A wide cast of real estate leaders had a message for Mayor-elect Lori Lightfoot and Cook County Assessor Fritz Kaegi: If you’re planning to increase tax bills, do what you have to do, but make it quick.
“The fear is almost is almost always worse than the reality,” said Matt Fiascone, president of developer Habitat Companies. “So the sooner we can get to reality, the better off we’ll be.”
Fiascone was one of more than a dozen developers, lenders, brokers and real estate attorneys who spoke at a Connect Chicago conference Tuesday, sizing up how strong an impact they’ll feel from the new political winds swirling at the city, county and state levels.
Real estate pros, who say they’re still reeling from Mayor Rahm Emanuel’s steady drumbeat of tax increases, are suddenly staring down an inevitable round of fresh tax hikes as the city faces up to a nearly $1.7 billion pension payment due next year. And Kaegi alarmed some corporate landlords this year with his first round of property tax assessments in the city’s north suburbs, where some high-end apartment buildings saw tax valuations more than double.
Skittish investors might flee the higher costs by packing up and targeting other cities, but David Bradley, manager of Marcus & Millichap’s Chicago office, said he’s “cautiously optimistic” many others will stick around or enter the market if they know how much it will cost them.
“When we have clarity on what the taxes are going to be, then people can make solid investment decisions,” Bradley said. He added developers weighing costs have to include a “fudge factor” for potential future taxes, creating “one of the bigger hindrances for more capital coming into Chicago.”
Industry leaders are also keeping an eye on Lightfoot’s approach to zoning. The city could be in for a major shift if Lightfoot follows through on her campaign promise to curtail “aldermanic privilege,” the unwritten rule that gives alderman the power over any new development in their ward.
The mayor-elect reached a compromise with aldermen allowing them to keep most of their power over zoning, while City Hall will take control of licensing and permitting, the Chicago Sun-Times reported Tuesday.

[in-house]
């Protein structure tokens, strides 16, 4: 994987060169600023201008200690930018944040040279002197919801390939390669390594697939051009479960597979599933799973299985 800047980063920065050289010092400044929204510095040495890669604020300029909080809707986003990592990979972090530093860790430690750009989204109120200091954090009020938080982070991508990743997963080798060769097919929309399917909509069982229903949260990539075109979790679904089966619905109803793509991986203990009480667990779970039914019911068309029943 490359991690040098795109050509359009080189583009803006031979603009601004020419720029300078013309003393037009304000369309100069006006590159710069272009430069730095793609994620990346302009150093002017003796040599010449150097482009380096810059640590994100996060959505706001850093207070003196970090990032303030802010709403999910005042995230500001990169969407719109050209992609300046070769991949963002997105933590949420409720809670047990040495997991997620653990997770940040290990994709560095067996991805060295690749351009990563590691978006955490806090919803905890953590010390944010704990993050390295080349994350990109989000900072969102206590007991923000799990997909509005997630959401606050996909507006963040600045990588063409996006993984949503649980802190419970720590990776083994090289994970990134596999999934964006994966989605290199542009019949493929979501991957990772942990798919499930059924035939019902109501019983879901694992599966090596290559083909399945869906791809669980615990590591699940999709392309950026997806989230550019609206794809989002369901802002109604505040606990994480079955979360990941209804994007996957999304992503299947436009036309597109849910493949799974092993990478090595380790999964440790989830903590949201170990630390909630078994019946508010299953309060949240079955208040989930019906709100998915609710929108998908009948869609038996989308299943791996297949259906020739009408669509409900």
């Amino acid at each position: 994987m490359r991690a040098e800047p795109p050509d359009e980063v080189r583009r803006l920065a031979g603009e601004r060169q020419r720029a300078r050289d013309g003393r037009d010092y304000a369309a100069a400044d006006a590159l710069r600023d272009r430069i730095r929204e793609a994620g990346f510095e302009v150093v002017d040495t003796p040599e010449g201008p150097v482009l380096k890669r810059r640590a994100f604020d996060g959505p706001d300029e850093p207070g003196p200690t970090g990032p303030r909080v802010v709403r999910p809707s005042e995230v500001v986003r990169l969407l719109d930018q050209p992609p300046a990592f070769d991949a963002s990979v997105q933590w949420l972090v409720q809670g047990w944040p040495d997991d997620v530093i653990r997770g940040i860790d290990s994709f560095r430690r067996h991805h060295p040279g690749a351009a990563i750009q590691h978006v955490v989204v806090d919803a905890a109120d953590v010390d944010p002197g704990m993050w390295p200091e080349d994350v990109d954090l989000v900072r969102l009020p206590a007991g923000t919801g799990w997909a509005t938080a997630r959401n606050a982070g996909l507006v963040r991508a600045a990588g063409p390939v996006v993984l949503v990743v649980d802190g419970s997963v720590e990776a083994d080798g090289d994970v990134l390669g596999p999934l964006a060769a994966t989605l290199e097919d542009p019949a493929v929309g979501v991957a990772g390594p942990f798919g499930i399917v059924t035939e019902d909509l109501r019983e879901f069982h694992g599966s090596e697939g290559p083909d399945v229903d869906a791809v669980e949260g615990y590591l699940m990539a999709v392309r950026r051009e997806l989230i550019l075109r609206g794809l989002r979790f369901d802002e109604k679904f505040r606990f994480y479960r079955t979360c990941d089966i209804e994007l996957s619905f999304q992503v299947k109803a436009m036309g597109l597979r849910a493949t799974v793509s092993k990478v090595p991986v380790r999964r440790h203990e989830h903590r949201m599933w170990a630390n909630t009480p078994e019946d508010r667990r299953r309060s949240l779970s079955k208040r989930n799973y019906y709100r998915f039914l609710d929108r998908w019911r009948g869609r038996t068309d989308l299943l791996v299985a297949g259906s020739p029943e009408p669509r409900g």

That arrangement isn’t likely to sit well with Alan Lev, chairman of the condo development firm Belgravia Group, who on Tuesday blamed local control over zoning for stifling new development. He took a shot at Alderman-elect Byron Sigcho-Lopez (25th), who has promised to raise the benchmark for affordable housing in new apartment buildings past the 20 percent that’s already mandated in gentrifying parts of the city.
“If we let the neighborhoods run the 50 wards like their own private fiefdoms, then we’re going to get places like Pilsen, where … they’re saying they want 30 percent” affordable units, Lev said. “And I’m all for affordable housing, we should all build it everywhere in the city — but when you say you want 30 percent in a neighborhood, you get 30 percent of zero.”
But Lev and other builders also offered praise of some city programs they hope to see continued, like the Neighborhood Opportunity Bonus system Mayor Rahm Emanuel created in 2016. The program lets developers exceed height limits set by Downtown zoning districts, as long as they pay into a fund that bankrolls grants for businesses on the South and West sides.
Developer Jeff Shapack, whose firm Shapack Partners has been one of the most active builders in Fulton Market since 2011, called the bonus program “brilliant” and a win-win for investors and “neighborhoods of need” in the city.
“They’re selling us [height allowances] that we couldn’t have before, and they’re selling it at a much lower basis than we could buy from our neighbors,” Shapack said. “I think that’s a great recipe, and I’m very hopeful that there’s nothing Mayor Lightfoot would change in that recipe.”
Other developers, like DL3 Realty Managing Director Leon Walker, said they hope Lightfoot and the newly-constituted City Council introduce some new measures to turbo-charge the city’s 135 Opportunity Zones. Those could include waiving permit fees or expediting approvals for construction proposed inside the zones, he said.
“There are some quick fixes that could go in right away, that would stimulate interest in the zones,” Walker said.